Unpack Your Impact
eBook - ePub

Unpack Your Impact

How Two Primary Teachers Ditched Problematic Lessons and Built a Culture-Centered Curriculum

LaNesha Tabb, Naomi O'Brien

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eBook - ePub

Unpack Your Impact

How Two Primary Teachers Ditched Problematic Lessons and Built a Culture-Centered Curriculum

LaNesha Tabb, Naomi O'Brien

Angaben zum Buch
Buchvorschau
Inhaltsverzeichnis
Quellenangaben

Über dieses Buch

By laying out their revolutionary approach to teaching social studies, Naomi O'Brien and LaNesha Tabb explain how to provide students with a deep but achievable understanding of global social systems as they're transformed by history, sociology, economics, geography, and civics. And, because the Unpack Your Impact curriculum can be folded into existing lessons for almost any topic, students garner an inclusive and interdisciplinary appreciation for how all learning shapes, and is shaped by, a diverse array of human cultures. Inspiring, optimistic, and empowering, Unpack Your Impact shows that primary teachers can make a positive impact—individually and globally.

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One

Recognizing and Celebrating Culture in the Classroom

Revamping social studies in our classrooms, especially creating a huge focus on appreciating culture, was the shift we never knew we needed. We called it our love letter to students. We set out to heal, enlighten, and promote curiosity about our world, and that’s exactly what we did.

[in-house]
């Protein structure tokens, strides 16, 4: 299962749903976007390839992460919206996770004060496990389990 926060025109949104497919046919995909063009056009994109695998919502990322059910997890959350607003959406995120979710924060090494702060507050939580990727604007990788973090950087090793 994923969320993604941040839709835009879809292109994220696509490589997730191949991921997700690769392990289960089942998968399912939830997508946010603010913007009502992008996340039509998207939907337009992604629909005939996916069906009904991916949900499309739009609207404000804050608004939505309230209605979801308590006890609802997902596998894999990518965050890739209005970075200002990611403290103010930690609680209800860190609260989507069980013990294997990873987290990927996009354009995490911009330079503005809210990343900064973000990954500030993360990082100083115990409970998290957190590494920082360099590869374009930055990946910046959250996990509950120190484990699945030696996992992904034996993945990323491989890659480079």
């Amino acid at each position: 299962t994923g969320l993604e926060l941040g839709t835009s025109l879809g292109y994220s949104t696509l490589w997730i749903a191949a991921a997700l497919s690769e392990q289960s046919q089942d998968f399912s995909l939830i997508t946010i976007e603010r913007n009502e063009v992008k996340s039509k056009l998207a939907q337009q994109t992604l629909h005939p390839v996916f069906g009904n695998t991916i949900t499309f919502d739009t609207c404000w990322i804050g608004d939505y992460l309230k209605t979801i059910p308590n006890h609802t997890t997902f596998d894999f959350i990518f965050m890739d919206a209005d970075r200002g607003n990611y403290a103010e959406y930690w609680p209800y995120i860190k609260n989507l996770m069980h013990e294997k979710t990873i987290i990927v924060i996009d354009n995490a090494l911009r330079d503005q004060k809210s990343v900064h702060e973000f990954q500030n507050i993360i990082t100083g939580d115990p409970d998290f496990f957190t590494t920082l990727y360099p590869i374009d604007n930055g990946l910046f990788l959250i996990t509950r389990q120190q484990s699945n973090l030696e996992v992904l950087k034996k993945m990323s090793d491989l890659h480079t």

We taught our first self-created social studies lesson in January of 2017. We were building the car as we drove it down the road. When we first began this work, we found that almost every month of our traditional school year had a nationally recognized heritage month assigned to it: February is Black History Month, March is Women’s History Month and Irish American Heritage Month, May is Asian and Pacific American Heritage Month, October is Italian American Heritage Month . . . The list goes on and on. This was a great starting point to help us map out what studying culture in the classroom could look like. However, we do not subscribe to the idea that certain cultures should exclusively be covered during a particular month. This is an example of what we meant when we said that our learning is always evolving. At first, celebrating a culture during its month sounded great. We quickly realized why that isn’t the best idea—that’s just where our thinking was years ago when we began this work. We now believe in creating a learning environment where a variety of cultures are always recognized and celebrated year-round.
Working across the country from each other, we began to build monthly social studies units for classes of students in kindergarten through third grade. We knew that once we had piloted these ideas in our own classrooms, we were going to share them with everyone else.
We were initially worried that our students would be terribly bored learning about history and culture, but we quickly realized that it actually brought them to life. They craved learning about real people from real places dealing with real things. Students who were usually reluctant to join in on a conversation suddenly had so much to say, ideas to share, and questions to ask. When we taught about the contributions and struggles of Irish American men and women, our kindergarten students were shocked to learn about the discrimination they faced, and the kids had many opinions about what they would have done in their shoes.
Topics covered when we taught culture during a month vs. incorporating these topics year-round
As each new month approached, we searched high and low for new stories to tell, a culture to highlight, a rarely considered perspective to present, and a different part of the map to explore. We wanted to make sure we weren’t just giving our kids more pumpkins (eventually we did create a pumpkin unit, but more about that later).